I’ve Got An ‘Agents of S.H.I.E.L.D.’ Theory


SPOILER WARNING: This post contains spoilers for ABC’s Agents of S.H.I.E.L.D. If you’ve not watched up through S2, ep 6, back away from the blog post! I’m about to talk about stuff you probably don’t wanna know. You’ve been warned!

This season of ABC’s Agents of S.H.I.E.L.D has really been firing on all cylinders. After a slow and rocky start, the show started to really come into it’s own after the universe shaking events in Captain America: The Winter Soldier debuted in theaters. Since the fateful emergence of S.H.I.E.L.D.’s nemesis, Hydra and the subsequent dissolution of the agency, the drama has really been amped up for Coulson and his now, tiny, rag-tag team.

One of the best story lines we were introduced to at the start of S2 was Agent Jemma Simmons’ infiltration of Hydra in order to gain critical intelligence on their base of operations. Simmons (played brilliantly by Elizabeth Henstridge) worked as a scientist in one of Hydra’s top labs, flying under the radar of the big bads who, as we learned, have a penchant for brainwashing talented and gifted people to turn them into weapons against S.H.I.E.L.D. Jemma managed to feed intelligence reports to Coulson until she was discovered and rooted out in ep 5 – A Hen in the Wolf House. Thankfully she escaped unharmed and un-brainwashed – or DID she?

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Here’s my theory – Before she escaped with the help of Mockinbird “Bobbi” Morse, I think Jemma was indeed seized and put through Hydra’s brainwashing program and turned into an eventual mole against Colson, May, Skye and even the now-damanged Fitz. There are a bunch of breadcrumb clues that will make this seem obvious later on. Firstly, Ward tells Skye in the brig that Hydra’s brainwashing is only done in special cases, they have to have a certain type of personality for it to take. Jemma has always tried to be a good agent, following orders and making her superiors proud of her, in other worse she’s perfectly suited to obey programmed commands.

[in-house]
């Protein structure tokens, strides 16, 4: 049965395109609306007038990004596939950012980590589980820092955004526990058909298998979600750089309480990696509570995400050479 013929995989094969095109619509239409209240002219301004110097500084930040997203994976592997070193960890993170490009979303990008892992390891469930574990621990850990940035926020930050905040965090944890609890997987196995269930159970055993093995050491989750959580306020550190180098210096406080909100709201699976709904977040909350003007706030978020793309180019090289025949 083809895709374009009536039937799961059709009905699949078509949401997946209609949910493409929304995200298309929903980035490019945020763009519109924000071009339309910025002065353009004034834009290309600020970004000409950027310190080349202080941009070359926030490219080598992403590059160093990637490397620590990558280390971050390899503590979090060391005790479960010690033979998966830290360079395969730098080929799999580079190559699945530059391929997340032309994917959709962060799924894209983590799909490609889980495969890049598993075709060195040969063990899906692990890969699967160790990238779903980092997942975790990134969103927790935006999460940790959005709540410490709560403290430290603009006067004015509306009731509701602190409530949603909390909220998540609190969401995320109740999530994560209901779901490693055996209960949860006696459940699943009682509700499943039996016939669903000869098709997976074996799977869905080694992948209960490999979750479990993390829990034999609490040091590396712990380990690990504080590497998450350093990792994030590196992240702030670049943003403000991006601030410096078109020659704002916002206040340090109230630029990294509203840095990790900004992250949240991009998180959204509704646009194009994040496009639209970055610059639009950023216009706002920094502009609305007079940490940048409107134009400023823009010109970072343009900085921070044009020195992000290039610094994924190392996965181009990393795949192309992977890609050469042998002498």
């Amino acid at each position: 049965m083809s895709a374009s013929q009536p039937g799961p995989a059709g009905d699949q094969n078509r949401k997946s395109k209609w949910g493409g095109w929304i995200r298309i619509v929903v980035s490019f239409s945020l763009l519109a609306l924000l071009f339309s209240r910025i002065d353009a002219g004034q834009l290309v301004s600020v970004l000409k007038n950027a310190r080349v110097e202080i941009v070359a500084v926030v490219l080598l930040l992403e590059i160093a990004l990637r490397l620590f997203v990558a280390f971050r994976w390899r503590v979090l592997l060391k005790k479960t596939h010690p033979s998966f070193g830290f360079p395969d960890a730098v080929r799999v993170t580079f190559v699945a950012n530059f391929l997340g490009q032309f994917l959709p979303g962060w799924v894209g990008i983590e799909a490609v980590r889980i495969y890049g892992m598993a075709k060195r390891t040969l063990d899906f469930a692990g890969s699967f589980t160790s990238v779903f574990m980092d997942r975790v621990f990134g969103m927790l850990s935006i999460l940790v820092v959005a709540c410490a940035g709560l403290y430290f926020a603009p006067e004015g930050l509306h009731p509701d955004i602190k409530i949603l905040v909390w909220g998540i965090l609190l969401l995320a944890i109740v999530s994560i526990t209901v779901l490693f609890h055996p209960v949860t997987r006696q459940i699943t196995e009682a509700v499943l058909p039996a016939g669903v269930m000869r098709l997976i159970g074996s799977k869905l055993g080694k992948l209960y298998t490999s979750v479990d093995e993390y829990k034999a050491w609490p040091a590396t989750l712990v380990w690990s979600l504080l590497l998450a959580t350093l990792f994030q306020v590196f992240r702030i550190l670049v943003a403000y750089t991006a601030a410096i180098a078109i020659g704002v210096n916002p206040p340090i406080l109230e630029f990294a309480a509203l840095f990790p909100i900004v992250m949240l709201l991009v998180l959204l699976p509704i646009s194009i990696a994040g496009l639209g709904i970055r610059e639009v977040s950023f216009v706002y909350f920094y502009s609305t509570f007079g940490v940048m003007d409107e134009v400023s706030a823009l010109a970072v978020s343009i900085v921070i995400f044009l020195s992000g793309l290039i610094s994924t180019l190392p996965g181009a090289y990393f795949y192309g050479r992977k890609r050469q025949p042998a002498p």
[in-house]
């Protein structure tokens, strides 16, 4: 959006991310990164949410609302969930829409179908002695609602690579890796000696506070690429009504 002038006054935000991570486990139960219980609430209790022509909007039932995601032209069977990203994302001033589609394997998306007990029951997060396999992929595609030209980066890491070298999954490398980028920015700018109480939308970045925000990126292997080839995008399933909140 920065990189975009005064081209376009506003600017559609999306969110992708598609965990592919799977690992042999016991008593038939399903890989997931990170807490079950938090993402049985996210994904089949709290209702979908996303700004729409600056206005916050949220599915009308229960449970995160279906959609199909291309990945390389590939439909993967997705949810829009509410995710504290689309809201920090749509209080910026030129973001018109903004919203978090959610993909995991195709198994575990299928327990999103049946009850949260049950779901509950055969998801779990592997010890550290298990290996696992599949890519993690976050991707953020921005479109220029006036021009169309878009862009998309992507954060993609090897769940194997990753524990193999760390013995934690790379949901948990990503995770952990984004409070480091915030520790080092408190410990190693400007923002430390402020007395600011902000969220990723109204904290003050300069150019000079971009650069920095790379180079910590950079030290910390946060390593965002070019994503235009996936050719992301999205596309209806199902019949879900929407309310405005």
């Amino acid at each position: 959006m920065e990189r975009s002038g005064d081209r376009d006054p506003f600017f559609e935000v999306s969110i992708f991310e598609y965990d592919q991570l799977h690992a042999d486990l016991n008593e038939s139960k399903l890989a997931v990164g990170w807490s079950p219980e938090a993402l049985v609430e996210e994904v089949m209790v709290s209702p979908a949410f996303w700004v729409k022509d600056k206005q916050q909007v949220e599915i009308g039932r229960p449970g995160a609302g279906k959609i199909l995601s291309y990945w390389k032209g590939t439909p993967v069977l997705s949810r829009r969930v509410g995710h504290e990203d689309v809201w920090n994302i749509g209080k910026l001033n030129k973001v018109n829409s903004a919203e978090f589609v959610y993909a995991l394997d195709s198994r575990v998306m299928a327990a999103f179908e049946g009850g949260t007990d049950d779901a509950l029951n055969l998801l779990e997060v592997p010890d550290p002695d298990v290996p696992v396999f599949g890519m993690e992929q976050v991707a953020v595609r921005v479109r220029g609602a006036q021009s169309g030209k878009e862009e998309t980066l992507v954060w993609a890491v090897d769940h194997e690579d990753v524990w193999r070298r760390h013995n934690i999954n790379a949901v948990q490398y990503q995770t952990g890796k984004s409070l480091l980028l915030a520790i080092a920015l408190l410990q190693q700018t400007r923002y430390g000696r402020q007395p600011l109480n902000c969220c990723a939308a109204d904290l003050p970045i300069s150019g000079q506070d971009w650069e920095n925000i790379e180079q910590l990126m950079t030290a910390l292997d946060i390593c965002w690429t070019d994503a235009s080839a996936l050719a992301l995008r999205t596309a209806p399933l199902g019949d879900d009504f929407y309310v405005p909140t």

Second, when Morse returns Simmons to the team, Simmons thanks Coulson personally for getting her out before she was made to “Happily comply with all their commands”. Unless I missed something, there’s no way Simmons would know about Hydra’s brainwashing program, let alone the key trigger phrase “You will comply”, unless she had actually been through it herself. Trust me, she’s been turned into a sleeper agent behind our backs, and it’s going to be awesome.

The writers of S.H.I.E.L.D. have demonstrated their willingness to pull the rug out from under us as they did with the fantastic realization that Ward was a secret agent of Hydra in season 1. I think they have something similar planned with Simmons in S2. I’m not saying she’ll re-join the ranks of Hydra permanently, but I do think her story line and that of her close friend, Fitz will intersect in a most dramatic way. At some point, Fitz is going to return to his fully-functioning self and wouldn’t it be the biggest kicker if just as that happened, he and the rest of the team was betrayed by the re-programmed Jemma? Fitz would go literally off the deep end, plunging even further than he did in that box at the end of season 1. The kind of dramatic climax that represents would be off the charts and one that would make for some seriously awesome TV. Or perhaps Fitz will realize Jemma has been brainwashed and his need to protect and cure her will finally coax his brain back into working order.

Any way you cut it, this season of Agents of S.H.I.E.L.D. is shaping up in fantastic fashion, with tons of action, hidden secrets and wonderful character development. I’ve enjoyed the addition of the new agents, Kyle MacLachian’s turn as Skye’s creepy father and Ward staying a bad guy and not being turned back to the side of right. I can’t wait to see what happens next, but in the meantime, I’ll be keeping one eye squarely focused on Simmons in the weeks ahead and so should you.

You Just Lost A Customer